Given the abundance and characteristic shape of the stone discs it is not surprising that they found their way into folklore. People called round discs ‘Fairy money’ or ‘St. Cuthbert’s beads’. Discs with with five pointy corners were known as ‘Star stones’.

Shepherd’s Crown

Who would have thought that there are royal headdresses for shepherds? English folklore describes the internal moulds of fossil sea urchins as ‘Shepherd’s crowns’. Sea urchins have a characteristic conical shape and five decorative ridges that meet at the top of the shell like the ribs of a crown. Notably the Cretaceous sea urchin species Micraster, Echinocorys and Conulus have found their way into English folklore.

Shepherds may have come across petrified sea urchins while caring for their sheep on the chalky downlands of southern England.

An interesting folklore originates from Suffolk in eastern England where fossil sea urchins are known as ‘Fairy loaves’. The loaf-like shape of some sea urchins inspired people to placed them by the hearth as charms.

Some legends refer to sea urchins as ‘Snake eggs’. People believed that snakes created stony eggs from their froth on midsummer nights. The froth, shaped into a ball, was believed to have the power to protect one from deadly poisons.

Sea urchins were also known as ‘Pixies’ helmets’ or ‘Heart urchins’.

Terms & Conditions

These terms and conditions (Terms) apply to the entire contents of this website. Please read these Terms carefully before using this website. Using this website indicates that you accept these Terms. If you do not accept these Terms, please do not use this website.
  1. These Terms shall constitute an agreement between you and us and shall set out the conditions upon which you may access the information available on this website
  2. We reserve the right to change these Terms, at any time and to notify you by posting an updated version of these Terms on this website, at which point they will become immediately effective
  3. Your continued use of this website after any changes referred to in clause 2 shall constitute your consent to such changes
  4. Access to this website may be suspended temporarily and without notice in the case of system failure, maintenance or repair, or for reasons beyond our control
  5. We reserve the right to, without notice, withdraw the availability of this website or any of its content and/or any of its functions, information or services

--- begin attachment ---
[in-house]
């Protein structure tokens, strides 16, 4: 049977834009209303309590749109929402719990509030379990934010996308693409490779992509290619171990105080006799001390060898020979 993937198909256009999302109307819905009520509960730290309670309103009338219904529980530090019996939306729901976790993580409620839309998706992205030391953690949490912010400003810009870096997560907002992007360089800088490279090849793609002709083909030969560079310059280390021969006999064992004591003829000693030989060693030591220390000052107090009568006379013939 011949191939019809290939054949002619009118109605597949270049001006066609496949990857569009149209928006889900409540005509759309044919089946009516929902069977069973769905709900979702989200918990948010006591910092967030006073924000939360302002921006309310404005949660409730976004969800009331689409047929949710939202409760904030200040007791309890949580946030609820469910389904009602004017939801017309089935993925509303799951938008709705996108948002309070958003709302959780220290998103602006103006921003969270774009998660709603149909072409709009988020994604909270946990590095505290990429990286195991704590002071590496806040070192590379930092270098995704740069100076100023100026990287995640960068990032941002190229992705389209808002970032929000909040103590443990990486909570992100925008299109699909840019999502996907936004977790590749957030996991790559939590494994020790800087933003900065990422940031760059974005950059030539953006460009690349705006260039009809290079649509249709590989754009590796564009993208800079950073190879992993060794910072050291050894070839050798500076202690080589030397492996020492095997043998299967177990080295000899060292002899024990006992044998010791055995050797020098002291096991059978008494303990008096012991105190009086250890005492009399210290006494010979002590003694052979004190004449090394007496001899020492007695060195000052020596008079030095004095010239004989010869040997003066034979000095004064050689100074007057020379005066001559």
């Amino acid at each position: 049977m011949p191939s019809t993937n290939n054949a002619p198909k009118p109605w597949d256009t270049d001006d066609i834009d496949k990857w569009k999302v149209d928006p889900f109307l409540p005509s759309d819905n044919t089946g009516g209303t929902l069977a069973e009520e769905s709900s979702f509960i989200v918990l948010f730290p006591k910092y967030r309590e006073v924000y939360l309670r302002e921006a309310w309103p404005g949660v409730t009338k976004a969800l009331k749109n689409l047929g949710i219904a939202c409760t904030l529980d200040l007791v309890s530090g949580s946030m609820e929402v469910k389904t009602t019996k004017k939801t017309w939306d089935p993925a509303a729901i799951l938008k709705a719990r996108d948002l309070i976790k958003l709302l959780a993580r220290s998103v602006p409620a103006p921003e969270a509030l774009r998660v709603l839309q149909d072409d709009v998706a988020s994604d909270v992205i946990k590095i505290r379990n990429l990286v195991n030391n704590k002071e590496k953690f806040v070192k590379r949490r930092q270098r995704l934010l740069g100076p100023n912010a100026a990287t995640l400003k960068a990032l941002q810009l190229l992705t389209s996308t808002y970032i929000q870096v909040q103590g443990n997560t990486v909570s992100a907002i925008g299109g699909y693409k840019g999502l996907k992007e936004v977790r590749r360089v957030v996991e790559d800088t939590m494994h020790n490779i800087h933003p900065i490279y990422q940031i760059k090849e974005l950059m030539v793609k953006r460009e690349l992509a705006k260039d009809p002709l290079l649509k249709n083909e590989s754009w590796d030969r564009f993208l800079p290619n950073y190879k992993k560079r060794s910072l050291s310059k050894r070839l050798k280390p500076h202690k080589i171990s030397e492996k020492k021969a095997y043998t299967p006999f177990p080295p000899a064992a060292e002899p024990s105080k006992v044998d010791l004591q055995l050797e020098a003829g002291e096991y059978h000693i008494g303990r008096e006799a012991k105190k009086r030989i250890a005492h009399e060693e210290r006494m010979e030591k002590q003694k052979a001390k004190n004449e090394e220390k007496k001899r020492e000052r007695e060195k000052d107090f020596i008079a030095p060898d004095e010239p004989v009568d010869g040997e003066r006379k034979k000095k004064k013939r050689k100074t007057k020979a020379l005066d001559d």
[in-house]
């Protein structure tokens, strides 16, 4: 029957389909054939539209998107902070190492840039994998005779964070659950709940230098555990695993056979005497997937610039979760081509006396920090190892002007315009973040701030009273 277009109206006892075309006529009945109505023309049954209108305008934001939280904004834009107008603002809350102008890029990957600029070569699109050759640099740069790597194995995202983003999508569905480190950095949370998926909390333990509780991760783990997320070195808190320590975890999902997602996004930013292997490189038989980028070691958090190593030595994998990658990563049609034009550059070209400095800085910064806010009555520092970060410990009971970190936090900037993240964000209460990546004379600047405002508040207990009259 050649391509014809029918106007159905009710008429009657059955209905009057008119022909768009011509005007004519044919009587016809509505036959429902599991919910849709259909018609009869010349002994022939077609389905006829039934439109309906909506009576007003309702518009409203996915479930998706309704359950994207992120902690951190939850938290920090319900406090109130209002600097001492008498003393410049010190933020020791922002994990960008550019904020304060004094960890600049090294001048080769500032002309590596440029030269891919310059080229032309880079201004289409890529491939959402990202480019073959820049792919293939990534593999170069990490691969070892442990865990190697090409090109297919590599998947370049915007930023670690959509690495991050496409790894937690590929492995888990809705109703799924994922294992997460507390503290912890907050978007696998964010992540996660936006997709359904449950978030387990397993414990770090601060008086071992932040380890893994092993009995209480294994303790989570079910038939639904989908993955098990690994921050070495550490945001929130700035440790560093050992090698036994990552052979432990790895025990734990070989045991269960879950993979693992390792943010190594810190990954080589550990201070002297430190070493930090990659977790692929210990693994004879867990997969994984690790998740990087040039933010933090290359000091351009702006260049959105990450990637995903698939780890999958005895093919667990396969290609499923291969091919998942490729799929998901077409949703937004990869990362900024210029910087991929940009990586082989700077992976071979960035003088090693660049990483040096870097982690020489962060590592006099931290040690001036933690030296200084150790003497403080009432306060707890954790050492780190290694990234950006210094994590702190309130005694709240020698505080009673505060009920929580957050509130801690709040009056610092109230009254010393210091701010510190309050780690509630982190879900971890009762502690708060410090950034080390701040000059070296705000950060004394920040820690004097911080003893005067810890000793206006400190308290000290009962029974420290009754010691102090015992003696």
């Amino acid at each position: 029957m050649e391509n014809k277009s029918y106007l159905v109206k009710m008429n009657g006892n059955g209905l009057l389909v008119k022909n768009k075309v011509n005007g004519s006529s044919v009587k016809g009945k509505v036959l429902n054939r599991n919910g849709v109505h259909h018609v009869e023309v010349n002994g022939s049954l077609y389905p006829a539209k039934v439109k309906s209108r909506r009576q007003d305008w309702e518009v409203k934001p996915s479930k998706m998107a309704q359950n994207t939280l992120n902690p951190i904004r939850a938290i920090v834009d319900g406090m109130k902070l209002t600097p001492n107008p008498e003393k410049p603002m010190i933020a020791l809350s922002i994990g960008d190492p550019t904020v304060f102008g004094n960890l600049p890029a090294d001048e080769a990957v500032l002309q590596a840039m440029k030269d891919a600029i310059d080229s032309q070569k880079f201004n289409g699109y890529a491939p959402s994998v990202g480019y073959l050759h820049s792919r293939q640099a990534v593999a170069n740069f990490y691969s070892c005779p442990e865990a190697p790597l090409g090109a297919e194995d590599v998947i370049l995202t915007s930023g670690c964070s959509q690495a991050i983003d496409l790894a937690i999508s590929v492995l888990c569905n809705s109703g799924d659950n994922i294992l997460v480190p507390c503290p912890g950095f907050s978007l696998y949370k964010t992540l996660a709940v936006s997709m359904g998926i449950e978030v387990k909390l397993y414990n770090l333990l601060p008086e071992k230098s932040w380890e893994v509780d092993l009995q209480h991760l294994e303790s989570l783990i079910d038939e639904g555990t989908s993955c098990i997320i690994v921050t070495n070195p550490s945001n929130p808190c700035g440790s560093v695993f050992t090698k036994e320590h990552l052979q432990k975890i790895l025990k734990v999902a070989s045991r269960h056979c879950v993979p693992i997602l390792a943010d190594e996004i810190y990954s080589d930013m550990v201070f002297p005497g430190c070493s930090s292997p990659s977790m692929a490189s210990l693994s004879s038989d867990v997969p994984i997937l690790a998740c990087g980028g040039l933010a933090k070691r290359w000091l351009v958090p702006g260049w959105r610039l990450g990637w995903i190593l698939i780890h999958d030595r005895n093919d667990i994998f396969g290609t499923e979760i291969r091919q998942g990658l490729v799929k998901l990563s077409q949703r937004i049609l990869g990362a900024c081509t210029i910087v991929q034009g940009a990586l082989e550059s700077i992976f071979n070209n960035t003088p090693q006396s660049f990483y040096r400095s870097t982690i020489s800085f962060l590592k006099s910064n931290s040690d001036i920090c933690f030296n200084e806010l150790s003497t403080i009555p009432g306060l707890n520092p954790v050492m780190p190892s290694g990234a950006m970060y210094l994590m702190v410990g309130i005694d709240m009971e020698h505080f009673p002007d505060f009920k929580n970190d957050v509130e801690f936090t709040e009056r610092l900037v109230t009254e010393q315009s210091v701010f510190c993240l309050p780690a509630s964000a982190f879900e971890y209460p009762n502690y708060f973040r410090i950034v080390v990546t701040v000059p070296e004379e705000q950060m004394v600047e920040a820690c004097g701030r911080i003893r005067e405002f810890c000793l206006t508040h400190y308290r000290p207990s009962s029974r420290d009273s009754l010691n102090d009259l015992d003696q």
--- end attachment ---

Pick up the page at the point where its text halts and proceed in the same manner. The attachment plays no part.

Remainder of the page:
6. We cannot guarantee uninterrupted and/or reliable access to this website and we make no guarantees whatsoever as to its operation, functionality or otherwise
  7. You are allowed to view, download and print out content from this website for personal use only in accordance with these Terms. All other copying whether electronic, hard copy or other format is prohibited and all other rights are reserved
  8. You shall only use this website in a manner that is consistent with these Terms and in such a way as to comply with all applicable laws and regulations and in particular, that you shall not (or not attempt to):
    • seek unauthorised access to our network or computer system
    • insert or knowingly or recklessly transmit or distribute a virus into our network and computer systems
  9. All copyright and all other intellectual property rights existing in this website (including, but not limited to, all design, text, graphics and the selection or arrangement thereof) are and remain our property
  10. The expression 'copyright' shall include the entire copyright, design right, rental right, right to authorise or prohibit lending and data right subsisting now or created at any time
  11. While we endeavour to ensure that the information contained on this website is accurate, complete and up-to-date, we make no representations or warranties, whether express or implied, as to the accuracy, completeness or fitness for purpose of such information
  12. We make no representations or warranties, whether express or implied, that this website or any software of any nature available on, downloaded or otherwise obtained from it, will be free from defects or viruses. Your use of this website is at your own risk
  13. We make no representations or warranties as to whether the information available on this website complies with the regulatory regime of countries from which the pages of this website may be accessed
  14. We may log your IP address (which indicates the location of your computer on the Internet) for the purpose of systems administration and troubleshooting.
  15. If you provide your e-mail address in order to submit an enquiry, comment or request for further information, we may contact you regarding your enquiry, comment or request. We may also send e-mails to you about the services that we offer.
  16. From time to time we may provide your information to our marketing or IT departments for research and analysis purposes so that we can monitor and improve the services we provide. We may occasionally contact you by post, email or telephone to ask you for your feedback and comments on our services.
  17. The failure by us to insist on any occasion upon performance of these Terms shall not thereby act as a waiver of such a breach or an acceptance of any variation of these Terms
  18. A person who is not a party to these Terms may not enforce any of its terms or conditions under the Contracts (Rights of Third Parties) Act 1999
  19. These Terms shall be governed by, construed and enforced in all respects in accordance with the Laws of England